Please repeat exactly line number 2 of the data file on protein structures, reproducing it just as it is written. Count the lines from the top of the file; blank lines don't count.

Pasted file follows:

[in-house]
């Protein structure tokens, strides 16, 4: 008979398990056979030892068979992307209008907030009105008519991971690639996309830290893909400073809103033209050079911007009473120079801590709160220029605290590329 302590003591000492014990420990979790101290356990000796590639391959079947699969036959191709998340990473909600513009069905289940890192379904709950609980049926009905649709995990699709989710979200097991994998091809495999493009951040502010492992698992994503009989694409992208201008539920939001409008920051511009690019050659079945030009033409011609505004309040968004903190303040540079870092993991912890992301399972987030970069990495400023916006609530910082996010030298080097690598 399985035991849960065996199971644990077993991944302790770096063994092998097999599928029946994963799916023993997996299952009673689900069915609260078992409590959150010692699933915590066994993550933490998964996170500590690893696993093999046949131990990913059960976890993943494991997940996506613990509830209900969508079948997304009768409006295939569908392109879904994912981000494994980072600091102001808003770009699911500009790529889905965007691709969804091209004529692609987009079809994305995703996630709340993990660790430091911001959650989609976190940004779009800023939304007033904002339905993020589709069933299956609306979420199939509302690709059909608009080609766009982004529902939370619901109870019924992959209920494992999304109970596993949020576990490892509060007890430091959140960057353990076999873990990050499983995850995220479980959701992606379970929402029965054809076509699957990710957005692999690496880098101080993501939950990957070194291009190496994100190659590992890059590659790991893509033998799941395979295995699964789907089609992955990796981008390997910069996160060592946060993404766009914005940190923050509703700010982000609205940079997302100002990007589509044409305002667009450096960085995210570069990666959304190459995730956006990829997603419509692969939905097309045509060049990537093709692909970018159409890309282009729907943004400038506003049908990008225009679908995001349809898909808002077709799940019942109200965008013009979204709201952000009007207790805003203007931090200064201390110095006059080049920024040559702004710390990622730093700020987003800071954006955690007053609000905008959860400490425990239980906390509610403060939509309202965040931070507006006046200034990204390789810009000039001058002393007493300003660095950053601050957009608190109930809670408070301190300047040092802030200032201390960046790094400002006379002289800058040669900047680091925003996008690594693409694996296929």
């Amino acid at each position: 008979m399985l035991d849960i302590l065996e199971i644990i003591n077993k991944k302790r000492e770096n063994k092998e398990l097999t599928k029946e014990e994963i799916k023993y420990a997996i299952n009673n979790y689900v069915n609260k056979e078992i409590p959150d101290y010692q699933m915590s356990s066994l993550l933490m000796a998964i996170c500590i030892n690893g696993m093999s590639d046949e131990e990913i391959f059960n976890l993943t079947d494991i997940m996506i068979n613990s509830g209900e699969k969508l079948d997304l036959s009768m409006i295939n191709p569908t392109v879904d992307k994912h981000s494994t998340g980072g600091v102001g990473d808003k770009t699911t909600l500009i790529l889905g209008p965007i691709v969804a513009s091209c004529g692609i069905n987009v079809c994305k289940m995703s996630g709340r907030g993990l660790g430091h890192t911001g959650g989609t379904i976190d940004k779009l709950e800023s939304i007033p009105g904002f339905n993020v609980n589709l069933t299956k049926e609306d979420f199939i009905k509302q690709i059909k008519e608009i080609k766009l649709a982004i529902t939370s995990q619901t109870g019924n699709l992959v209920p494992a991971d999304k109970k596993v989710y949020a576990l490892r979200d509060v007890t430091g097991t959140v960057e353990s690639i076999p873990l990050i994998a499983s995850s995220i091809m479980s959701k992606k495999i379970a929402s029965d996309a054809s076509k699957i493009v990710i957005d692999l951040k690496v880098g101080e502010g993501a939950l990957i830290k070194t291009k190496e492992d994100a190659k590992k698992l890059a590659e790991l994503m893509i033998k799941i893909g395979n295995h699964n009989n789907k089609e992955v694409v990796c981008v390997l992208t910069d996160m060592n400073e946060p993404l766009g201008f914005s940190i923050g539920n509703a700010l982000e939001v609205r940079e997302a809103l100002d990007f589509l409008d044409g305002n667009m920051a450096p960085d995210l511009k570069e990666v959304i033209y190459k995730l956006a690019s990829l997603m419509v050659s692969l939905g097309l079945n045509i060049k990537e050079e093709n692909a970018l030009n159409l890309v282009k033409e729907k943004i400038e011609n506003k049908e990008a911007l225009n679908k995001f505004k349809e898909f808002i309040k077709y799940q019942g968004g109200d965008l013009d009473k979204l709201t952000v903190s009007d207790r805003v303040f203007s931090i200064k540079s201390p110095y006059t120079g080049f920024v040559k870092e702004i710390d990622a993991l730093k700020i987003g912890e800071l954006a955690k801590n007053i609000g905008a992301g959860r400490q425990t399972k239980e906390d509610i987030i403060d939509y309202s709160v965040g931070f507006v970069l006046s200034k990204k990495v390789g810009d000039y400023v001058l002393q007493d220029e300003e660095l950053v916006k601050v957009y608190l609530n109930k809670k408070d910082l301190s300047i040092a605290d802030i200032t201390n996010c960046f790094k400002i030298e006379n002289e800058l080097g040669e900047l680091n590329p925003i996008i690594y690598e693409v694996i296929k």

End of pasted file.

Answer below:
């Protein structure tokens, strides 16, 4: 008979398990056979030892068979992307209008907030009105008519991971690639996309830290893909400073809103033209050079911007009473120079801590709160220029605290590329 302590003591000492014990420990979790101290356990000796590639391959079947699969036959191709998340990473909600513009069905289940890192379904709950609980049926009905649709995990699709989710979200097991994998091809495999493009951040502010492992698992994503009989694409992208201008539920939001409008920051511009690019050659079945030009033409011609505004309040968004903190303040540079870092993991912890992301399972987030970069990495400023916006609530910082996010030298080097690598 399985035991849960065996199971644990077993991944302790770096063994092998097999599928029946994963799916023993997996299952009673689900069915609260078992409590959150010692699933915590066994993550933490998964996170500590690893696993093999046949131990990913059960976890993943494991997940996506613990509830209900969508079948997304009768409006295939569908392109879904994912981000494994980072600091102001808003770009699911500009790529889905965007691709969804091209004529692609987009079809994305995703996630709340993990660790430091911001959650989609976190940004779009800023939304007033904002339905993020589709069933299956609306979420199939509302690709059909608009080609766009982004529902939370619901109870019924992959209920494992999304109970596993949020576990490892509060007890430091959140960057353990076999873990990050499983995850995220479980959701992606379970929402029965054809076509699957990710957005692999690496880098101080993501939950990957070194291009190496994100190659590992890059590659790991893509033998799941395979295995699964789907089609992955990796981008390997910069996160060592946060993404766009914005940190923050509703700010982000609205940079997302100002990007589509044409305002667009450096960085995210570069990666959304190459995730956006990829997603419509692969939905097309045509060049990537093709692909970018159409890309282009729907943004400038506003049908990008225009679908995001349809898909808002077709799940019942109200965008013009979204709201952000009007207790805003203007931090200064201390110095006059080049920024040559702004710390990622730093700020987003800071954006955690007053609000905008959860400490425990239980906390509610403060939509309202965040931070507006006046200034990204390789810009000039001058002393007493300003660095950053601050957009608190109930809670408070301190300047040092802030200032201390960046790094400002006379002289800058040669900047680091925003996008690594693409694996296929």